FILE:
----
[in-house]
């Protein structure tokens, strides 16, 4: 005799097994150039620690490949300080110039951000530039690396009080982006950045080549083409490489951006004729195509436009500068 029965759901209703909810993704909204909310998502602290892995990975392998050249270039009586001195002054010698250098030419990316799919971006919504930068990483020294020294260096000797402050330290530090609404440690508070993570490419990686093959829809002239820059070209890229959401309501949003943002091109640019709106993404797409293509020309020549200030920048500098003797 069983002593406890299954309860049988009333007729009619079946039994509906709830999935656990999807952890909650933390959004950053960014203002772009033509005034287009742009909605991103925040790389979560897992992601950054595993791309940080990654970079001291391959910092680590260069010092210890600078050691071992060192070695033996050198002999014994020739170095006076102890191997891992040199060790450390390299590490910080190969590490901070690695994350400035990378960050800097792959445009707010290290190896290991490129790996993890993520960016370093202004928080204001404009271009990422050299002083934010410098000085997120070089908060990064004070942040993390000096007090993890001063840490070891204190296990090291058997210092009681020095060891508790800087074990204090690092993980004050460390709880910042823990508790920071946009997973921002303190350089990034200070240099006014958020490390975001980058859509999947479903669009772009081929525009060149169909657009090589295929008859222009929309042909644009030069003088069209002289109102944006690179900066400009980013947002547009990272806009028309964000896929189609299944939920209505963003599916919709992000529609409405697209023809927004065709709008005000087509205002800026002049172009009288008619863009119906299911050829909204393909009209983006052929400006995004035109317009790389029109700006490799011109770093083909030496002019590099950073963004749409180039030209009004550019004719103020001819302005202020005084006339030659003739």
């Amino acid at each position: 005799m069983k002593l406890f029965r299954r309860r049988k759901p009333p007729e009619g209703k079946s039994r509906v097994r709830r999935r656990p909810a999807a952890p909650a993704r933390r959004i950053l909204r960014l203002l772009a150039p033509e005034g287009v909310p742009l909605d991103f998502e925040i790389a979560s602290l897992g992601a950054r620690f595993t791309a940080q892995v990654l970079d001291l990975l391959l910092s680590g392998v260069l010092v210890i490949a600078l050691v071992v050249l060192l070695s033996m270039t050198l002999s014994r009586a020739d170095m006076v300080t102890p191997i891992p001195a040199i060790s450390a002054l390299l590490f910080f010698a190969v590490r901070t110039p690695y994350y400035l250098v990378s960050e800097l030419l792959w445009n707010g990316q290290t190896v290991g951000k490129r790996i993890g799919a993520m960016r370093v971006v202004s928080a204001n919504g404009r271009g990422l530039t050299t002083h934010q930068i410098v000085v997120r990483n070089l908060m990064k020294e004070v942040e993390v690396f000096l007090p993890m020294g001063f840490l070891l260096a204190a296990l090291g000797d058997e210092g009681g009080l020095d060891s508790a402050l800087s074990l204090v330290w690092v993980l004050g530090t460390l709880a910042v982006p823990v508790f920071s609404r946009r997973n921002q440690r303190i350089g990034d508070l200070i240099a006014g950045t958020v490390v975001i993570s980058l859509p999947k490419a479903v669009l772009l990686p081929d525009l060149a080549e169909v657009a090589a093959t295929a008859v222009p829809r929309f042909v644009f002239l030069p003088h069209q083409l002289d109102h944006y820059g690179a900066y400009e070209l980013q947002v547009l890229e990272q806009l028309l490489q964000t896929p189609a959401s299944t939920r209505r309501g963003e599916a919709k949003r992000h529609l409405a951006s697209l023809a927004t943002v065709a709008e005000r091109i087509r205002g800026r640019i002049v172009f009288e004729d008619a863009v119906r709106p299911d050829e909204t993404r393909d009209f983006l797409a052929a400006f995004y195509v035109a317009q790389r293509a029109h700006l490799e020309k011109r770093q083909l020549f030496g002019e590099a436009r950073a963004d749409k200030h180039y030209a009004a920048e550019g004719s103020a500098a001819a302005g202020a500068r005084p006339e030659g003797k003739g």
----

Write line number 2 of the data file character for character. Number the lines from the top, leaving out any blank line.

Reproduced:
């Protein structure tokens, strides 16, 4: 005799097994150039620690490949300080110039951000530039690396009080982006950045080549083409490489951006004729195509436009500068 029965759901209703909810993704909204909310998502602290892995990975392998050249270039009586001195002054010698250098030419990316799919971006919504930068990483020294020294260096000797402050330290530090609404440690508070993570490419990686093959829809002239820059070209890229959401309501949003943002091109640019709106993404797409293509020309020549200030920048500098003797 069983002593406890299954309860049988009333007729009619079946039994509906709830999935656990999807952890909650933390959004950053960014203002772009033509005034287009742009909605991103925040790389979560897992992601950054595993791309940080990654970079001291391959910092680590260069010092210890600078050691071992060192070695033996050198002999014994020739170095006076102890191997891992040199060790450390390299590490910080190969590490901070690695994350400035990378960050800097792959445009707010290290190896290991490129790996993890993520960016370093202004928080204001404009271009990422050299002083934010410098000085997120070089908060990064004070942040993390000096007090993890001063840490070891204190296990090291058997210092009681020095060891508790800087074990204090690092993980004050460390709880910042823990508790920071946009997973921002303190350089990034200070240099006014958020490390975001980058859509999947479903669009772009081929525009060149169909657009090589295929008859222009929309042909644009030069003088069209002289109102944006690179900066400009980013947002547009990272806009028309964000896929189609299944939920209505963003599916919709992000529609409405697209023809927004065709709008005000087509205002800026002049172009009288008619863009119906299911050829909204393909009209983006052929400006995004035109317009790389029109700006490799011109770093083909030496002019590099950073963004749409180039030209009004550019004719103020001819302005202020005084006339030659003739």